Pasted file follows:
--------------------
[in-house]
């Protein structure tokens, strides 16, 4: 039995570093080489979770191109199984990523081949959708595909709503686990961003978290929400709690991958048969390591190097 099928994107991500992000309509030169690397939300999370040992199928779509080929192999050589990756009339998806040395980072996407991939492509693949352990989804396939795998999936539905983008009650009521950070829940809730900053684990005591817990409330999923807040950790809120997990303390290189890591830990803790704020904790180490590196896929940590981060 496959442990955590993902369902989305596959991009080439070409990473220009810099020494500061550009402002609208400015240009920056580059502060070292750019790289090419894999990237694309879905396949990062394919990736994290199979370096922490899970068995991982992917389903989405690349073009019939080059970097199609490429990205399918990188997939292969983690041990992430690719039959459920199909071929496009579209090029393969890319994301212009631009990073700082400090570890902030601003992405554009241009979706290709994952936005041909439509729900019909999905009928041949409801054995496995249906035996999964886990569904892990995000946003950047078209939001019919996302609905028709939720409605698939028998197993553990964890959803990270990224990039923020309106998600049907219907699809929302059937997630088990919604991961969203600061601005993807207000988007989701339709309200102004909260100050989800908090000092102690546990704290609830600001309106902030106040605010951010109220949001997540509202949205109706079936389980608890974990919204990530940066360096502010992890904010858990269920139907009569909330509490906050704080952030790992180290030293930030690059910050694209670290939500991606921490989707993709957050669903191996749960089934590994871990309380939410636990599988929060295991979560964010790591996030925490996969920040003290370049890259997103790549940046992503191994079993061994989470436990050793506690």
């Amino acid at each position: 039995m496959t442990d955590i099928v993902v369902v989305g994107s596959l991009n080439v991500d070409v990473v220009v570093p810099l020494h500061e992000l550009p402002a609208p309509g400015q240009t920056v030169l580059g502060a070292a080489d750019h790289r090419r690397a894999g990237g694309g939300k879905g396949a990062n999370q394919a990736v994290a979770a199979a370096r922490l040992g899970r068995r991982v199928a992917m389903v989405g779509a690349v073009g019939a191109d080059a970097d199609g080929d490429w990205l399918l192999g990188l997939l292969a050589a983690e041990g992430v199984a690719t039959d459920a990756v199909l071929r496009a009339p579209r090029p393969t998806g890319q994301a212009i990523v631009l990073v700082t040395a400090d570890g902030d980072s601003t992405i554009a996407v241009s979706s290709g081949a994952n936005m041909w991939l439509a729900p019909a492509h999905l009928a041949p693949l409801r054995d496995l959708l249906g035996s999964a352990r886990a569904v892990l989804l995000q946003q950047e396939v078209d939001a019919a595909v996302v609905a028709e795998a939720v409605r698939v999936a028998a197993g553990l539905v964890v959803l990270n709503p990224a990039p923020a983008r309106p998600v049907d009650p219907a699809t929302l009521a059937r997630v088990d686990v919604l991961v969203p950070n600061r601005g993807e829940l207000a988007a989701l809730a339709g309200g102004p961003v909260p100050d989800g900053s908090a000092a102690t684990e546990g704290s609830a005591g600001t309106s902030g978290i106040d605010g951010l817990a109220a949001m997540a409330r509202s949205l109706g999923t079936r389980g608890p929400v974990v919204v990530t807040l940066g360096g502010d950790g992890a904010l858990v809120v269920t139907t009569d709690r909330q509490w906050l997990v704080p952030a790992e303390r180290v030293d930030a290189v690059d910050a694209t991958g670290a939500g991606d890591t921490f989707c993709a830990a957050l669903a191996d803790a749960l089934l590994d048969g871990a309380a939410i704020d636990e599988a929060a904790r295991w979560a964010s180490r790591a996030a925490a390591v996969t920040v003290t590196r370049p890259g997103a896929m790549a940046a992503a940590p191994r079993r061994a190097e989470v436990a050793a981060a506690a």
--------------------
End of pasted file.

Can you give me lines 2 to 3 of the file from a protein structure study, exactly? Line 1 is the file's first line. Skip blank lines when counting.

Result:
């Protein structure tokens, strides 16, 4: 039995570093080489979770191109199984990523081949959708595909709503686990961003978290929400709690991958048969390591190097 099928994107991500992000309509030169690397939300999370040992199928779509080929192999050589990756009339998806040395980072996407991939492509693949352990989804396939795998999936539905983008009650009521950070829940809730900053684990005591817990409330999923807040950790809120997990303390290189890591830990803790704020904790180490590196896929940590981060 496959442990955590993902369902989305596959991009080439070409990473220009810099020494500061550009402002609208400015240009920056580059502060070292750019790289090419894999990237694309879905396949990062394919990736994290199979370096922490899970068995991982992917389903989405690349073009019939080059970097199609490429990205399918990188997939292969983690041990992430690719039959459920199909071929496009579209090029393969890319994301212009631009990073700082400090570890902030601003992405554009241009979706290709994952936005041909439509729900019909999905009928041949409801054995496995249906035996999964886990569904892990995000946003950047078209939001019919996302609905028709939720409605698939028998197993553990964890959803990270990224990039923020309106998600049907219907699809929302059937997630088990919604991961969203600061601005993807207000988007989701339709309200102004909260100050989800908090000092102690546990704290609830600001309106902030106040605010951010109220949001997540509202949205109706079936389980608890974990919204990530940066360096502010992890904010858990269920139907009569909330509490906050704080952030790992180290030293930030690059910050694209670290939500991606921490989707993709957050669903191996749960089934590994871990309380939410636990599988929060295991979560964010790591996030925490996969920040003290370049890259997103790549940046992503191994079993061994989470436990050793506690």
């Amino acid at each position: 039995m496959t442990d955590i099928v993902v369902v989305g994107s596959l991009n080439v991500d070409v990473v220009v570093p810099l020494h500061e992000l550009p402002a609208p309509g400015q240009t920056v030169l580059g502060a070292a080489d750019h790289r090419r690397a894999g990237g694309g939300k879905g396949a990062n999370q394919a990736v994290a979770a199979a370096r922490l040992g899970r068995r991982v199928a992917m389903v989405g779509a690349v073009g019939a191109d080059a970097d199609g080929d490429w990205l399918l192999g990188l997939l292969a050589a983690e041990g992430v199984a690719t039959d459920a990756v199909l071929r496009a009339p579209r090029p393969t998806g890319q994301a212009i990523v631009l990073v700082t040395a400090d570890g902030d980072s601003t992405i554009a996407v241009s979706s290709g081949a994952n936005m041909w991939l439509a729900p019909a492509h999905l009928a041949p693949l409801r054995d496995l959708l249906g035996s999964a352990r886990a569904v892990l989804l995000q946003q950047e396939v078209d939001a019919a595909v996302v609905a028709e795998a939720v409605r698939v999936a028998a197993g553990l539905v964890v959803l990270n709503p990224a990039p923020a983008r309106p998600v049907d009650p219907a699809t929302l009521a059937r997630v088990d686990v919604l991961v969203p950070n600061r601005g993807e829940l207000a988007a989701l809730a339709g309200g102004p961003v909260p100050d989800g900053s908090a000092a102690t684990e546990g704290s609830a005591g600001t309106s902030g978290i106040d605010g951010l817990a109220a949001m997540a409330r509202s949205l109706g999923t079936r389980g608890p929400v974990v919204v990530t807040l940066g360096g502010d950790g992890a904010l858990v809120v269920t139907t009569d709690r909330q509490w906050l997990v704080p952030a790992e303390r180290v030293d930030a290189v690059d910050a694209t991958g670290a939500g991606d890591t921490f989707c993709a830990a957050l669903a191996d803790a749960l089934l590994d048969g871990a309380a939410i704020d636990e599988a929060a904790r295991w979560a964010s180490r790591a996030a925490a390591v996969t920040v003290t590196r370049p890259g997103a896929m790549a940046a992503a940590p191994r079993r061994a190097e989470v436990a050793a981060a506690a």